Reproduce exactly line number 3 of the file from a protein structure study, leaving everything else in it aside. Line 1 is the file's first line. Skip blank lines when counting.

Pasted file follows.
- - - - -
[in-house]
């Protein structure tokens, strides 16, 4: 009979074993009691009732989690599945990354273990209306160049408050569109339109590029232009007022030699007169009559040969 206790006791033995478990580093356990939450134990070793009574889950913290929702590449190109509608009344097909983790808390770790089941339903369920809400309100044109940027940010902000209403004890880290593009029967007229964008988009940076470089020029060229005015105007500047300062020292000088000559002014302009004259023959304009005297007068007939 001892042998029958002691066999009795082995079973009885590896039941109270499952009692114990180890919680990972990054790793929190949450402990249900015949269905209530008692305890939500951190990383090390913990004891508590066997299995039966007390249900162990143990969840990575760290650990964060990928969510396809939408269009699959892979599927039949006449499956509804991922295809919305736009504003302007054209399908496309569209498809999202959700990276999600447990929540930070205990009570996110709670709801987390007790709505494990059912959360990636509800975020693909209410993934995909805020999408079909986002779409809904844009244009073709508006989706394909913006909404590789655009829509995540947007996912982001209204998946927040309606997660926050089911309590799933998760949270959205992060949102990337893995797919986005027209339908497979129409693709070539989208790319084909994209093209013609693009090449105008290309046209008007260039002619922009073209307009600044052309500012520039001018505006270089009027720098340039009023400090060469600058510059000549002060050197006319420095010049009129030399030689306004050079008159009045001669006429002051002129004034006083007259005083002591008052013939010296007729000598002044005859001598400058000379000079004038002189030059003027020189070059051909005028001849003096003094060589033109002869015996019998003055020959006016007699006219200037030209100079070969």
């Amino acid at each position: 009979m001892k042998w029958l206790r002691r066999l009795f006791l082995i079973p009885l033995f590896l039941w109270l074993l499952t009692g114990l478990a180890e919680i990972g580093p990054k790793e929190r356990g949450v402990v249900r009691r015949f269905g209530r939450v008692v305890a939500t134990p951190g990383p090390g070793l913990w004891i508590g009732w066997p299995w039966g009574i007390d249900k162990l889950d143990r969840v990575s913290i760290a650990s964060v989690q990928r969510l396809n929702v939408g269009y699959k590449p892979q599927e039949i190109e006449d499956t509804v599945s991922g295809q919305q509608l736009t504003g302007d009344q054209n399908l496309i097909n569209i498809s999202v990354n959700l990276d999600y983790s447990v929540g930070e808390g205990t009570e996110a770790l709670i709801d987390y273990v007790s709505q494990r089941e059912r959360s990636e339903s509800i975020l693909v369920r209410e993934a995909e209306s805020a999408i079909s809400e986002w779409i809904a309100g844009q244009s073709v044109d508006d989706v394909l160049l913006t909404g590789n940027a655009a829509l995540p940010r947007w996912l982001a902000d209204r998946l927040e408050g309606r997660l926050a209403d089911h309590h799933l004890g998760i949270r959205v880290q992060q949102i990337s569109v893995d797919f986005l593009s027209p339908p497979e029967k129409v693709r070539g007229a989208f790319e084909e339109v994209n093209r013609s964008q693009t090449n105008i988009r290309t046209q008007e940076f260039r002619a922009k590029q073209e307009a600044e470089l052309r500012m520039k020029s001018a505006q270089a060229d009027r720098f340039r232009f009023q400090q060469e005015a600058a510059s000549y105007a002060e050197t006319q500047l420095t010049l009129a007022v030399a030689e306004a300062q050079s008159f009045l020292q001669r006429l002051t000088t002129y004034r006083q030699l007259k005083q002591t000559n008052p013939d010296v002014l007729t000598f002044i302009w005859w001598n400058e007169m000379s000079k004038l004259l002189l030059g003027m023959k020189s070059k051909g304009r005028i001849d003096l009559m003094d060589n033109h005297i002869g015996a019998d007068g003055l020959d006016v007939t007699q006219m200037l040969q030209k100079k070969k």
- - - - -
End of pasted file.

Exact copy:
């Amino acid at each position: 009979m001892k042998w029958l206790r002691r066999l009795f006791l082995i079973p009885l033995f590896l039941w109270l074993l499952t009692g114990l478990a180890e919680i990972g580093p990054k790793e929190r356990g949450v402990v249900r009691r015949f269905g209530r939450v008692v305890a939500t134990p951190g990383p090390g070793l913990w004891i508590g009732w066997p299995w039966g009574i007390d249900k162990l889950d143990r969840v990575s913290i760290a650990s964060v989690q990928r969510l396809n929702v939408g269009y699959k590449p892979q599927e039949i190109e006449d499956t509804v599945s991922g295809q919305q509608l736009t504003g302007d009344q054209n399908l496309i097909n569209i498809s999202v990354n959700l990276d999600y983790s447990v929540g930070e808390g205990t009570e996110a770790l709670i709801d987390y273990v007790s709505q494990r089941e059912r959360s990636e339903s509800i975020l693909v369920r209410e993934a995909e209306s805020a999408i079909s809400e986002w779409i809904a309100g844009q244009s073709v044109d508006d989706v394909l160049l913006t909404g590789n940027a655009a829509l995540p940010r947007w996912l982001a902000d209204r998946l927040e408050g309606r997660l926050a209403d089911h309590h799933l004890g998760i949270r959205v880290q992060q949102i990337s569109v893995d797919f986005l593009s027209p339908p497979e029967k129409v693709r070539g007229a989208f790319e084909e339109v994209n093209r013609s964008q693009t090449n105008i988009r290309t046209q008007e940076f260039r002619a922009k590029q073209e307009a600044e470089l052309r500012m520039k020029s001018a505006q270089a060229d009027r720098f340039r232009f009023q400090q060469e005015a600058a510059s000549y105007a002060e050197t006319q500047l420095t010049l009129a007022v030399a030689e306004a300062q050079s008159f009045l020292q001669r006429l002051t000088t002129y004034r006083q030699l007259k005083q002591t000559n008052p013939d010296v002014l007729t000598f002044i302009w005859w001598n400058e007169m000379s000079k004038l004259l002189l030059g003027m023959k020189s070059k051909g304009r005028i001849d003096l009559m003094d060589n033109h005297i002869g015996a019998d007068g003055l020959d006016v007939t007699q006219m200037l040969q030209k100079k070969k």